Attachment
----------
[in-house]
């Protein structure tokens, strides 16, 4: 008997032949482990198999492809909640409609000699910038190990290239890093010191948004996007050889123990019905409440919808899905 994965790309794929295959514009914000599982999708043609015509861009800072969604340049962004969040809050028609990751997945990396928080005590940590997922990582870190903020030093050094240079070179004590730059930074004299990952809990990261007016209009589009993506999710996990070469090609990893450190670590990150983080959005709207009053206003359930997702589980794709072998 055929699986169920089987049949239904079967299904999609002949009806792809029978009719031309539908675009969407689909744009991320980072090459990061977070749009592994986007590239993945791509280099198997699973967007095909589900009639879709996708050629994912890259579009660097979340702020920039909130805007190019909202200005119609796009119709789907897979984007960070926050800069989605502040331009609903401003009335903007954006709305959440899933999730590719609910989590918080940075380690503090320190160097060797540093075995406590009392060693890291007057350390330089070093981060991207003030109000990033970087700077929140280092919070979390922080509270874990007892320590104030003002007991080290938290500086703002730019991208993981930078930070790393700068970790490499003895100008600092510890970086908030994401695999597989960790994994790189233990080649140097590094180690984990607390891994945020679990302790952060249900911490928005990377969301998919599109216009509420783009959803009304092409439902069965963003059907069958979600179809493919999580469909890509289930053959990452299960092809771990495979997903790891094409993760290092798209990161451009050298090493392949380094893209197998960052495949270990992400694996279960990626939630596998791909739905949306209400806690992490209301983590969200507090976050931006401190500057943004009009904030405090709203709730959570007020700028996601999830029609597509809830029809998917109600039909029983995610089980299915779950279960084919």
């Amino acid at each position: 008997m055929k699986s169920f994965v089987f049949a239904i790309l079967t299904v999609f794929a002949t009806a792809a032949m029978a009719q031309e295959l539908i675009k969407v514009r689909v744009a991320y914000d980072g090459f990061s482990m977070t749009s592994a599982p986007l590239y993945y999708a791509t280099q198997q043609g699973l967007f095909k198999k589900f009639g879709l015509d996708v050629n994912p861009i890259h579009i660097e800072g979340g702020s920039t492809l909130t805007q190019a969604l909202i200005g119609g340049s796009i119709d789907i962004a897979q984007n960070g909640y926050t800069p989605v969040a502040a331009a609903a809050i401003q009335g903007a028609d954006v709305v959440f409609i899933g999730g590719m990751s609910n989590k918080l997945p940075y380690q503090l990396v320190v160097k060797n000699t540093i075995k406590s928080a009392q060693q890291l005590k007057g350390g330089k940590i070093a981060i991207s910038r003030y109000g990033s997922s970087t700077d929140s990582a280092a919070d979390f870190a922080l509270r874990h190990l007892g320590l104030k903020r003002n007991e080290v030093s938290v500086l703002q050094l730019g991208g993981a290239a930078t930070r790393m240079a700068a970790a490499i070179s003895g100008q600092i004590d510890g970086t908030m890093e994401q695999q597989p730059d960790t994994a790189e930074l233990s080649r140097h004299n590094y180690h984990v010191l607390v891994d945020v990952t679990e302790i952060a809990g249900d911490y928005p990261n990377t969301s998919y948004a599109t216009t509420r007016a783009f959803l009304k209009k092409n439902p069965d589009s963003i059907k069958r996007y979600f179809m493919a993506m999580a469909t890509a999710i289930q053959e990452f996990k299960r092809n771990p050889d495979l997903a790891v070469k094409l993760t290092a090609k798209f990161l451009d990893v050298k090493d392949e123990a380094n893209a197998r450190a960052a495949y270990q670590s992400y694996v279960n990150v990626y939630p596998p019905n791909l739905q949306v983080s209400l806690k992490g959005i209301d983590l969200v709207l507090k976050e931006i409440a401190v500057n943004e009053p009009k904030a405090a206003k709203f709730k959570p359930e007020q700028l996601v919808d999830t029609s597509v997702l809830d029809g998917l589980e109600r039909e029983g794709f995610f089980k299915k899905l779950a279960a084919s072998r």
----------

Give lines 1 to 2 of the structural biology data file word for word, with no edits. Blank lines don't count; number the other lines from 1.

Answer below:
[in-house]
């Protein structure tokens, strides 16, 4: 008997032949482990198999492809909640409609000699910038190990290239890093010191948004996007050889123990019905409440919808899905 994965790309794929295959514009914000599982999708043609015509861009800072969604340049962004969040809050028609990751997945990396928080005590940590997922990582870190903020030093050094240079070179004590730059930074004299990952809990990261007016209009589009993506999710996990070469090609990893450190670590990150983080959005709207009053206003359930997702589980794709072998 055929699986169920089987049949239904079967299904999609002949009806792809029978009719031309539908675009969407689909744009991320980072090459990061977070749009592994986007590239993945791509280099198997699973967007095909589900009639879709996708050629994912890259579009660097979340702020920039909130805007190019909202200005119609796009119709789907897979984007960070926050800069989605502040331009609903401003009335903007954006709305959440899933999730590719609910989590918080940075380690503090320190160097060797540093075995406590009392060693890291007057350390330089070093981060991207003030109000990033970087700077929140280092919070979390922080509270874990007892320590104030003002007991080290938290500086703002730019991208993981930078930070790393700068970790490499003895100008600092510890970086908030994401695999597989960790994994790189233990080649140097590094180690984990607390891994945020679990302790952060249900911490928005990377969301998919599109216009509420783009959803009304092409439902069965963003059907069958979600179809493919999580469909890509289930053959990452299960092809771990495979997903790891094409993760290092798209990161451009050298090493392949380094893209197998960052495949270990992400694996279960990626939630596998791909739905949306209400806690992490209301983590969200507090976050931006401190500057943004009009904030405090709203709730959570007020700028996601999830029609597509809830029809998917109600039909029983995610089980299915779950279960084919």